A driving force in pollution prevention has been public information and the concept of the right to know. Since pollution prevention is motivated in part by public information, one of EPA's most important tasks is to collect and disseminate user-friendly data that measures progress in reducing waste at its source. The Toxics Release Inventory (TRI) has proved vital in helping industry to identify opportunities to reduce waste and improve economic efficiency. For example, many state pollution prevention planning laws are based directly on TRI data collected and maintained by EPA. New reporting requirements of the Pollution Prevention Act of 1990, which took effect last year, expands data requirements to include the reporting of chemicals that were reduced at the source, recycled, treated, or disposed, as well as the volume released directly to the environment.
EPA has already committed to expanding the scope of the TRI to include different chemicals and major sources of emissions not already required to report. To make room for this expansion, EPA should reduce other paperwork requirements that are redundant or of less value.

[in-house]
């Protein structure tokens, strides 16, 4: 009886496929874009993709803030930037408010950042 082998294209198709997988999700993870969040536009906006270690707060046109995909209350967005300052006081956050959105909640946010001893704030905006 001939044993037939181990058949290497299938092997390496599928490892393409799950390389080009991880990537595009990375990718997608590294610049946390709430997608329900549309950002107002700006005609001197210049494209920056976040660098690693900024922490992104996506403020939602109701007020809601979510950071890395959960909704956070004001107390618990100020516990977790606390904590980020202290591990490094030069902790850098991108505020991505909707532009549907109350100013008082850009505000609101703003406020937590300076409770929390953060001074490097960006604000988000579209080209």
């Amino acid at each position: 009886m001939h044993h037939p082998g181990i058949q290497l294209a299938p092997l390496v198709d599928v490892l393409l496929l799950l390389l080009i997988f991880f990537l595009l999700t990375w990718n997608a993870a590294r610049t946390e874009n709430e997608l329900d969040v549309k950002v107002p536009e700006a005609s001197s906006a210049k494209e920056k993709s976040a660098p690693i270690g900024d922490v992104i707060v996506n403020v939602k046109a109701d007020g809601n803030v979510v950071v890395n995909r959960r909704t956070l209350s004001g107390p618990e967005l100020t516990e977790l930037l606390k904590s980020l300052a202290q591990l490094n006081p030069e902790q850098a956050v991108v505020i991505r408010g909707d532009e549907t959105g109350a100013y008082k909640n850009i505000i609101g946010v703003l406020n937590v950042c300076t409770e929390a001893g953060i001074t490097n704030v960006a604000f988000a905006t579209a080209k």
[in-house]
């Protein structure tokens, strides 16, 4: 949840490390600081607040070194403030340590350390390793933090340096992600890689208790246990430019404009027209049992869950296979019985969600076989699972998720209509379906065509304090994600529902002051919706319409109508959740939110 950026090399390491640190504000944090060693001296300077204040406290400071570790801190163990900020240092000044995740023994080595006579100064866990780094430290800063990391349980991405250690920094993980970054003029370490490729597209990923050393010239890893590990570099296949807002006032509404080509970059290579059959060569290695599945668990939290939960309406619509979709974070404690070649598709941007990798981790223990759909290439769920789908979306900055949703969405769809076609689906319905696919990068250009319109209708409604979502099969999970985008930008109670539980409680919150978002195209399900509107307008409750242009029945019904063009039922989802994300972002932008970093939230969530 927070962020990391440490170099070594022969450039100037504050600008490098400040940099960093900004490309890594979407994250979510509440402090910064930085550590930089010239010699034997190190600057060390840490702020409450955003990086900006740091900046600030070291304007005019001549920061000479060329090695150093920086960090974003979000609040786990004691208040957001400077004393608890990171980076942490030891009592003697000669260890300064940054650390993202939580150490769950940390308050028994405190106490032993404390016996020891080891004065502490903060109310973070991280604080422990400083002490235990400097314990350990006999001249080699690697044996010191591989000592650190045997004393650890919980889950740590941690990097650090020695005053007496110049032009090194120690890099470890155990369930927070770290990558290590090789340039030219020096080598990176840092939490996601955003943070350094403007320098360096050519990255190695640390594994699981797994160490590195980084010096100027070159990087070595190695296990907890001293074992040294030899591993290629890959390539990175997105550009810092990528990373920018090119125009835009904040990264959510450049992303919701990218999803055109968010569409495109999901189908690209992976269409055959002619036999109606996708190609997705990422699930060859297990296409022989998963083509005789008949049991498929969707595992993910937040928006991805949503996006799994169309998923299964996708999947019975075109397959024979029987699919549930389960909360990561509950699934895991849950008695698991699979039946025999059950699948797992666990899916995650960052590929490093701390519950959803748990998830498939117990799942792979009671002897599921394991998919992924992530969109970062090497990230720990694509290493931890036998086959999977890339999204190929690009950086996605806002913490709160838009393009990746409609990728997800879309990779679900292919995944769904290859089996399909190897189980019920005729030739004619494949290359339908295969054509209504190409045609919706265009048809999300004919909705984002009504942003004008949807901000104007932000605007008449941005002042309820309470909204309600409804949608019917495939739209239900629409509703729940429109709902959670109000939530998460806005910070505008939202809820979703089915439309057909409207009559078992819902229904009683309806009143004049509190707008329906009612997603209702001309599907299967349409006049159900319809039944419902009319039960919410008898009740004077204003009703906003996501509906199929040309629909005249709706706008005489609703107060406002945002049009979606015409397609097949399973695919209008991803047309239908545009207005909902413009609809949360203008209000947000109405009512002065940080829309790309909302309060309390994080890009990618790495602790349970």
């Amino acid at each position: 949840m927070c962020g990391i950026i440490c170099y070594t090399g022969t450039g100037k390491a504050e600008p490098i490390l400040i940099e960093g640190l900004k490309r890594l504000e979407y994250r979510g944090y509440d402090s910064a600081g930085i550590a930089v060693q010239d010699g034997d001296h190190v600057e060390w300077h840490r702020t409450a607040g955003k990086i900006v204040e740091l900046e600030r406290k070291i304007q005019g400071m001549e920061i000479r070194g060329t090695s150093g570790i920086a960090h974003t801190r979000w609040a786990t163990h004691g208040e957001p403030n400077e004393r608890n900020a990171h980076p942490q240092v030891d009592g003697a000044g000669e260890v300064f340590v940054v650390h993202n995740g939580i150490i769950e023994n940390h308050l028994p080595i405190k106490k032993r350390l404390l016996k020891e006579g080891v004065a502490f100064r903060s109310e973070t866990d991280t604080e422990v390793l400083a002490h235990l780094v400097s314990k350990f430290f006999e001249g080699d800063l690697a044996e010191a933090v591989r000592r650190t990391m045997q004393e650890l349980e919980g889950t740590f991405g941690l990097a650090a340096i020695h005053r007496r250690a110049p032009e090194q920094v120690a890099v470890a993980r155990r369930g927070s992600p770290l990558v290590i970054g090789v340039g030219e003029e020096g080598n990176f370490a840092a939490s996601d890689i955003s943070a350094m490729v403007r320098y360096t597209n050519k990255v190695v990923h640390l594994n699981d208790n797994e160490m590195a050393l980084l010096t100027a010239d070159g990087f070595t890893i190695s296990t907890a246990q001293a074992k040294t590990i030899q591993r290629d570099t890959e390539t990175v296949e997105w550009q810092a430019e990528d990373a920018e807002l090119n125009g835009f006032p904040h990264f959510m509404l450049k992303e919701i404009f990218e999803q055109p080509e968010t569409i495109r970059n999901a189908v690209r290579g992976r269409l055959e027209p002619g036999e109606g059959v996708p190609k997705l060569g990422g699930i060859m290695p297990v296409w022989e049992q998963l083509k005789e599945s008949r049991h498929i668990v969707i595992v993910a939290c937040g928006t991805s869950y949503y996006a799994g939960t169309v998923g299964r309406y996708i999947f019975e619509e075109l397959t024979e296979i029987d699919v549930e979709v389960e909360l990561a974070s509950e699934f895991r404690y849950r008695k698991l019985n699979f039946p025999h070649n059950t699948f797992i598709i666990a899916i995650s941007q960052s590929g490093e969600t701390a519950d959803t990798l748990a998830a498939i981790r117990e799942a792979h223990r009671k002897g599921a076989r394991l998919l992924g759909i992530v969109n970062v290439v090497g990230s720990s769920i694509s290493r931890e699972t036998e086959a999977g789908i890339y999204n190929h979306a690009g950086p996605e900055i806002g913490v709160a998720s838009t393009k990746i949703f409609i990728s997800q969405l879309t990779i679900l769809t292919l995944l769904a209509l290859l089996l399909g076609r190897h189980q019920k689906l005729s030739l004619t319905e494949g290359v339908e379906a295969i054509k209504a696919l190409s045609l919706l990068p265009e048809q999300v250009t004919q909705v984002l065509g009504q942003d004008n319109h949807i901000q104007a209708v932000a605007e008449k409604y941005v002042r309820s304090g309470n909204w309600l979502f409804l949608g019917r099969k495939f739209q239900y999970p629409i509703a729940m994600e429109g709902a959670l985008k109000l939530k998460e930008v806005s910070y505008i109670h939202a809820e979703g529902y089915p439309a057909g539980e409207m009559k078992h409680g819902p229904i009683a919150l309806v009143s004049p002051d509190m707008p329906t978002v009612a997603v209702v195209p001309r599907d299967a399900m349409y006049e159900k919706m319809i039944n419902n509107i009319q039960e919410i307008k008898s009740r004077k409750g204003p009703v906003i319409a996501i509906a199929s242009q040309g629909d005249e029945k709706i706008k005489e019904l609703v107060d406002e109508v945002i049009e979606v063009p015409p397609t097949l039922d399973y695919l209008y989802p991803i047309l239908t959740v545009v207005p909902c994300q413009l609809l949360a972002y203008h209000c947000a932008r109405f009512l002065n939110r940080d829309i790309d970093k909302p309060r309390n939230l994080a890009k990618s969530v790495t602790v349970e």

Technological innovation can serve as the engine that drives pollution prevention. The federal government plays a critical role in funding research in new technologies and in disseminating information about technological options to the private sector. The President's new initiative includes $36 million in funding for research in new technologies and anticipates a major expansion of technical assistance through the National Institute of Standards and Technology.
The analysis should include the estimated impact of the rule on these multi-media (e.g., air and water) releases and risks, and the preamble should identify other pending regulatory decisions likely to affect the same industry or industrial category that is the subject of the proposed rule. Having to provide these data will require identification of significant cross-media issues during development of the rule, and it will ensure that senior managers do not make significant regulatory decisions in a single-media vacuum. Such data will also provide industry with a more comprehensive picture of the web of regulatory transactions to which it must adjust over the coming years. EPA's performance can be measured according to whether it has incorporated this multi-media analysis into significant proposed rules within one year.
2. EPA should use its flexibility as it already has for the pulp and paper industry to adjust regulatory timetables so that major rules are proposed on the same date.